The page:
2020 has been a sad year, a scary year, an angry year, a lonely year, a grieving year. Above all, though, it’s been a weird year. Very, very, very weird—from the personal (sheltering in place, in some cases for months on end) to the social (no funerals, no parties, no breaching the six-foot contact boundary) to the cultural (no movies, no theater, no concerts, no schools, no restaurants, no sports) to the political (do I need to repeat all the counterfactuals?).
It’s been a weird year for movies, for birding, for gamers, for football, for holidays, for our sense of geography. People have been reporting weird pandemic dreams. A lot of COVID symptoms are “weird as hell.” A whole subset of Trump-involved phenomena have been labeled weird in 2020: his dancing, his nominating convention, his “joke” about the true authorship of a New York Times op-ed bylined “Anonymous.”
In October, scientists reported discovering a weird molecule on Titan, one of Saturn’s “already weird” moons. A weird, glowing ball was spotted hovering over a forest in Mexico. The Chevy Bolt recall was “a weird one.” There’s something “super weird” about Netflix anime. Elon Musk posted some weird tweets and gave his baby a weird name, the unpronounceable “X Æ A-12.”
“What a f*ing weird year to live in” spiral notebook via Red Bubble
In April, Atlantic staff writer Olga Khazan published Weird: The Power of Being an Outsider in an Insider World. The timing couldn’t have been better, or weirder.
Also in April, the New York Times Sunday Magazine published one of the best profiles I’ve ever read: Sam Anderson’s story about Weird Al Yankovic, “the most renowned comedy musician in the multiverse.” I hadn’t known I cared about Weird Al—who acquired his nickname as an architecture undergrad at Cal Poly in San Luis Obispo, where he was three years younger than his classmates and deeply, endearingly weird—until I read the profile. Now I’m smitten.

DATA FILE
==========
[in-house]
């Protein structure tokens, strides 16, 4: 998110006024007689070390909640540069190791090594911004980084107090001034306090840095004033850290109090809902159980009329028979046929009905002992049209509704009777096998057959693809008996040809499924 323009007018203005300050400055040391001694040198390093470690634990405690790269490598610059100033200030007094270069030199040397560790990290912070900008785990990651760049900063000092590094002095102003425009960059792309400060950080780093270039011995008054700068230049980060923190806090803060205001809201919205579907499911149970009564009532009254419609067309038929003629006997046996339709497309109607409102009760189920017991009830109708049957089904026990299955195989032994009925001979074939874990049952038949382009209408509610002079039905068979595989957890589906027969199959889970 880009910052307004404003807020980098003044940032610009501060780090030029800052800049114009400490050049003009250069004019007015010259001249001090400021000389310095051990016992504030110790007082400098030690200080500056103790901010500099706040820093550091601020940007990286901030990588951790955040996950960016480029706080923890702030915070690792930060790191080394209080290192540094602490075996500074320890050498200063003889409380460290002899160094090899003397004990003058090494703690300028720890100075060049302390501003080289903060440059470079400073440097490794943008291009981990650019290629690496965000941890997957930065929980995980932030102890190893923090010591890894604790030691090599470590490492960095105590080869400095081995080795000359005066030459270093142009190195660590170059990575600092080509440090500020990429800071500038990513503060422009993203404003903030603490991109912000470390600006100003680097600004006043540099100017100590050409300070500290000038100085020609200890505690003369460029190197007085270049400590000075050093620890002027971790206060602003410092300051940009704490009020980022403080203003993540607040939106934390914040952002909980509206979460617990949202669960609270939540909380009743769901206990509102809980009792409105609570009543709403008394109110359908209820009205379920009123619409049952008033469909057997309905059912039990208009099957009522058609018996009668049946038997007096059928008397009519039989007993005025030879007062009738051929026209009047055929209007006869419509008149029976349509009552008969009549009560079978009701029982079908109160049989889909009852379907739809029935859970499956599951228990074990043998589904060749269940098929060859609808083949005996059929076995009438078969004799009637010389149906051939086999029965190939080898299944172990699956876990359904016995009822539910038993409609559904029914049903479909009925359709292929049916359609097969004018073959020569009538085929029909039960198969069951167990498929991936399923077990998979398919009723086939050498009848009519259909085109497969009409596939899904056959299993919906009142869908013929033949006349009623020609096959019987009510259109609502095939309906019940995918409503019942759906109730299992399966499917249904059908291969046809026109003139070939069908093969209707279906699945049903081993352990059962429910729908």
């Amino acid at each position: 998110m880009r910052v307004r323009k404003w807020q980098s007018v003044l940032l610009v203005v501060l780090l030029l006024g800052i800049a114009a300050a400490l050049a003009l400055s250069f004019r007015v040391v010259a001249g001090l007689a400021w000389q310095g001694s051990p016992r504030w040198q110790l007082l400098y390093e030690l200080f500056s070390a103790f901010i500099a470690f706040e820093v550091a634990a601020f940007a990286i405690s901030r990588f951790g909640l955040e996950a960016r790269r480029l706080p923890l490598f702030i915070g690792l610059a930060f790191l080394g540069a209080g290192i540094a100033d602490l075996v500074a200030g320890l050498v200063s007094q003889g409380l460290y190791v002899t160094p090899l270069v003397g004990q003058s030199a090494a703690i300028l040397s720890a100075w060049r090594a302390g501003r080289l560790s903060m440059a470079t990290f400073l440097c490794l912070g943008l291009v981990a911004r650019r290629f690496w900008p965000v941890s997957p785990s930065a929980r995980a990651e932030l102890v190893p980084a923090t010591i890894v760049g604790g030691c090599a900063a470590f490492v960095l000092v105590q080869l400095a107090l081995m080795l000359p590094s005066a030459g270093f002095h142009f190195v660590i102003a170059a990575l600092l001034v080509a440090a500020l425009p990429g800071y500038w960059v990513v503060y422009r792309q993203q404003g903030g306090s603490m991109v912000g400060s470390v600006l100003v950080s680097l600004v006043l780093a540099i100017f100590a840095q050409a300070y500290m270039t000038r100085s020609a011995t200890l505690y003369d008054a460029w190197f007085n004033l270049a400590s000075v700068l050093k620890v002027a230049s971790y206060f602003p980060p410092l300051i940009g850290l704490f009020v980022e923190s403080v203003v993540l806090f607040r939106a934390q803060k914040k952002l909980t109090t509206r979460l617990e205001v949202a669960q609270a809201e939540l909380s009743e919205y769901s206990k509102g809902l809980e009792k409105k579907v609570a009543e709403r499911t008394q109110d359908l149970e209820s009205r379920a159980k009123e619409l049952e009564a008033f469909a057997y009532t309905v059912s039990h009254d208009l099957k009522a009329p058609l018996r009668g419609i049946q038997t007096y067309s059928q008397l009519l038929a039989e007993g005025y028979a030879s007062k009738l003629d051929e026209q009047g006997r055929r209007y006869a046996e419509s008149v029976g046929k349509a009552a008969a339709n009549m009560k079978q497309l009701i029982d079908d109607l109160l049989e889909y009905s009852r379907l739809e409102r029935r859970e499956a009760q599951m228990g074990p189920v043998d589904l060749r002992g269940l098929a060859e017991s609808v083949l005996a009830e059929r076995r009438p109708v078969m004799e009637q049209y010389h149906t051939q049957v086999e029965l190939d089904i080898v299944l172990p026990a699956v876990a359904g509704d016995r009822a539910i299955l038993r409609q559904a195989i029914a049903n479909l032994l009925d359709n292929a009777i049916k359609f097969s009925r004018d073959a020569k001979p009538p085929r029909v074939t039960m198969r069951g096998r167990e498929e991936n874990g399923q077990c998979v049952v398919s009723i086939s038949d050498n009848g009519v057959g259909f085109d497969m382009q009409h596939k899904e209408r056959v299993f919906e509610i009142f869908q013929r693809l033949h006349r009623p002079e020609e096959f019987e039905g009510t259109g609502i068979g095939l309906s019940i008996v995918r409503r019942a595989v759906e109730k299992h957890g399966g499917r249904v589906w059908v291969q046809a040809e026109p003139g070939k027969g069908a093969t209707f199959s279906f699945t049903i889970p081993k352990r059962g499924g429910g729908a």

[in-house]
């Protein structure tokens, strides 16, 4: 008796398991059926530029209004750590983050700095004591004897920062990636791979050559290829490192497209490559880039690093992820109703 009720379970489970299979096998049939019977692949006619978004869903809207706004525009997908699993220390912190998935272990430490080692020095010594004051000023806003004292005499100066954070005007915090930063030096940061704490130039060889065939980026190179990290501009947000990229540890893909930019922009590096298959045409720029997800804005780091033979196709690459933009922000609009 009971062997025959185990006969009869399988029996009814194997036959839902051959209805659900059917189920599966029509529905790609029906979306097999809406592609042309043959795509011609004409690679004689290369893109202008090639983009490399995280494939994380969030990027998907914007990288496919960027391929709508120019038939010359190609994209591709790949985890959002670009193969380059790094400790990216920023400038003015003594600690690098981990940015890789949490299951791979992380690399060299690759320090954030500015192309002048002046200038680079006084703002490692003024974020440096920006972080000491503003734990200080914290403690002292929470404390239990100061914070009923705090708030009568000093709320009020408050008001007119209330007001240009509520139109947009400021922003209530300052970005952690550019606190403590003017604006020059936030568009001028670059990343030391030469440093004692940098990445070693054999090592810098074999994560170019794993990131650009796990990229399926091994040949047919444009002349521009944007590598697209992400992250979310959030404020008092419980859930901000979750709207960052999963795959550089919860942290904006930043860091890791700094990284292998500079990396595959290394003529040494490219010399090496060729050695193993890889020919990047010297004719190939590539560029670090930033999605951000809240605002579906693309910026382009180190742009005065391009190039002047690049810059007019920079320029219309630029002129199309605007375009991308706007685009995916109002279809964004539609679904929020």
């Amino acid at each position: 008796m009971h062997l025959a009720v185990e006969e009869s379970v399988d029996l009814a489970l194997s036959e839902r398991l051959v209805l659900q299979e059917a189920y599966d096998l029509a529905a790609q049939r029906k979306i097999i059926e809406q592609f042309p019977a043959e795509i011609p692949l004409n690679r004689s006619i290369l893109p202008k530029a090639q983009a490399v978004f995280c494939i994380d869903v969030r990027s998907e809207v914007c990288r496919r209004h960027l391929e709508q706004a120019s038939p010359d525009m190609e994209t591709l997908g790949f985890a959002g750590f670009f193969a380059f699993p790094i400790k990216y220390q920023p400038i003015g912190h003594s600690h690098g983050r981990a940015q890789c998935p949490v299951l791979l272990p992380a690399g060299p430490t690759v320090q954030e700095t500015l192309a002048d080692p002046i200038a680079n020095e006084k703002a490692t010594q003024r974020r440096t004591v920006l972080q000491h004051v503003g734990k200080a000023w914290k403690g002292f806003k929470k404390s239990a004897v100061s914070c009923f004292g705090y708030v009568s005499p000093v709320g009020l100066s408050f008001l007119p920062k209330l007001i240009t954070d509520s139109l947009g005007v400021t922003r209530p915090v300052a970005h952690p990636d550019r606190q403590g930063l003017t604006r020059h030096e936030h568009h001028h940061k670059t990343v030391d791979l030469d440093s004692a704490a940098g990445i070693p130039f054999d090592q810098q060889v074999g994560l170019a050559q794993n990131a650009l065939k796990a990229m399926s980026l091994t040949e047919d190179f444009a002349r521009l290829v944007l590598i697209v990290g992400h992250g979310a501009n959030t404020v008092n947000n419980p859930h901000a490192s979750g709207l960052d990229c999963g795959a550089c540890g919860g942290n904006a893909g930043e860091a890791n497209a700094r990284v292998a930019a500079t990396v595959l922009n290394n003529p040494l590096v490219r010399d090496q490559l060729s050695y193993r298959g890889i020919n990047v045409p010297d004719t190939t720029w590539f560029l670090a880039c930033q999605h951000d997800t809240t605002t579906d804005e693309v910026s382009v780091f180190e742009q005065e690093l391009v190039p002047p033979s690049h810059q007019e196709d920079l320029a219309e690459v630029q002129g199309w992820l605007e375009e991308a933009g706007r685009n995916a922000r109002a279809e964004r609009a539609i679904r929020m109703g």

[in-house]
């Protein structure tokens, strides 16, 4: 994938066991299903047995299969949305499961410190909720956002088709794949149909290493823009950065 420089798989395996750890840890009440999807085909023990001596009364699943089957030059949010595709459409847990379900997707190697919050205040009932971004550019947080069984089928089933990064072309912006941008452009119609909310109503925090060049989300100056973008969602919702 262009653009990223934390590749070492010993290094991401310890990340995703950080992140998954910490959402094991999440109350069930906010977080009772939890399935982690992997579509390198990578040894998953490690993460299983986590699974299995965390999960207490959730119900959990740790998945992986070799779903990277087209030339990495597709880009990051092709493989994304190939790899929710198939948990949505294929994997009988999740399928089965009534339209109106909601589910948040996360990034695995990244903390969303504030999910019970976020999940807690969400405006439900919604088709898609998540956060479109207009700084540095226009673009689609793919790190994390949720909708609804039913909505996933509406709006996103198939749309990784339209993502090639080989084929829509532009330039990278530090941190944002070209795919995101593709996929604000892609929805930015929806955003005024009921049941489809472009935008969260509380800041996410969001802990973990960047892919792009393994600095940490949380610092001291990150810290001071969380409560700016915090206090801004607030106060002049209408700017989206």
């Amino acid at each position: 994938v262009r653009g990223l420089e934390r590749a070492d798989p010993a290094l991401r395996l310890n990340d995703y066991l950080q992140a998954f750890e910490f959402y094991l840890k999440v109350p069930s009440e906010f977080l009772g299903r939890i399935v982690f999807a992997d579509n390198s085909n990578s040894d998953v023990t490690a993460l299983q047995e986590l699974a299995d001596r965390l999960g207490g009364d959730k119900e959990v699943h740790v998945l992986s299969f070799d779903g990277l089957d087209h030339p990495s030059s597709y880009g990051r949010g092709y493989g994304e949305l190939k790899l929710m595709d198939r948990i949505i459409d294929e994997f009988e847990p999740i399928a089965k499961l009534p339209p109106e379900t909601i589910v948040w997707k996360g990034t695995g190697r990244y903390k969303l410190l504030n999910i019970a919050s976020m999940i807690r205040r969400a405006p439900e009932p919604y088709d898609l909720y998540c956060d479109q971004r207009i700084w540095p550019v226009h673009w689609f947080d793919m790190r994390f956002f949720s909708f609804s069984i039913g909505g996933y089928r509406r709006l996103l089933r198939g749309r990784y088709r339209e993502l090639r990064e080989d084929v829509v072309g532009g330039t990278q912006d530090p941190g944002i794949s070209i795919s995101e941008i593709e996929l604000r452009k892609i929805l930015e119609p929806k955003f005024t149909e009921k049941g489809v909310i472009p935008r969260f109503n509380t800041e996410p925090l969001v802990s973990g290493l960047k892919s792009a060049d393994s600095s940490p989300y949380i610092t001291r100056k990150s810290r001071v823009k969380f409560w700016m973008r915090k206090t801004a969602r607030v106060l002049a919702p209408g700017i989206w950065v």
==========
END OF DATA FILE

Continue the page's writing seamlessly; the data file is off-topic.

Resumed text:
Two new Weird Al books were published in 2020. Weird Al: Seriously, by Lily E. Hirsch (with a foreword by Al’s childhood idol, Dr. Demento), came out in March.
The official pub date of Black & White & Weird All Over: The Lost Photographs of “Weird Al” Yankovic, by Jon “Bermuda” Schwartz, is tomorrow, November 17.
Sometimes WEIRD is an acronym: It stands for Western, Educated, Industrialized, Rich, and Democratic. We got a book about that this year, too.
Before it was an acronym or an adjective, weird was a noun, wyrd. In Old English wyrd meant fate or destiny; the word is related to a root meaning “to wind” or “to turn.” The sense of “uncanny” or “supernatural” developed in Middle English: the witches in Macbeth are “weird sisters.” (By the way, people have been spelling, or misspelling, weird as wierd for several centuries.) From that sense we got, by the 19th century, weird as “strange looking” or “disturbingly different.”
The OED’s earliest citation for weird as a verb—as in “that’s weirding me out, man”—is from 1970, which means it was probably used in conversation for several years before that.
Obligatory reproduction of “verbing weirds language” Calvin and Hobbes strip, originally published January 25, 1993
How to cope with the weirdness of 2020? Here’s some advice.
When the going gets weird, the weird turn pro https://t.co/P2zvBCs6Cr— Warning Level 3 (@nwchap) November 15, 2020
And here’s some more. I recently interviewed clarinetist Jeff Anderle about his upcoming Amateur Music Network workshop, “Weird Sounds for Clarinet.” Jeff once led an ensemble in a round of “Happy Birthday” played on hollowed-out carrots, or “carrot-nets.” He co-founded a group called Sqwonk. He knows from weird.
I asked Jeff why musicians should investigate weird sounds. “When we abandon traditional performance practice we can get some expressive, funny, or beautiful sounds,” he told me. “That sound you thought was a mistake is something you can do on purpose.”
In other words, don’t fight the weirdness: yield to it.
The “Weird Sounds” workshop is November 21—sign up now! It should be a hoot (and also a squawk, a squeak, a honk, and a bleat).
Weirdest Year Ever T-shirt via Teepublic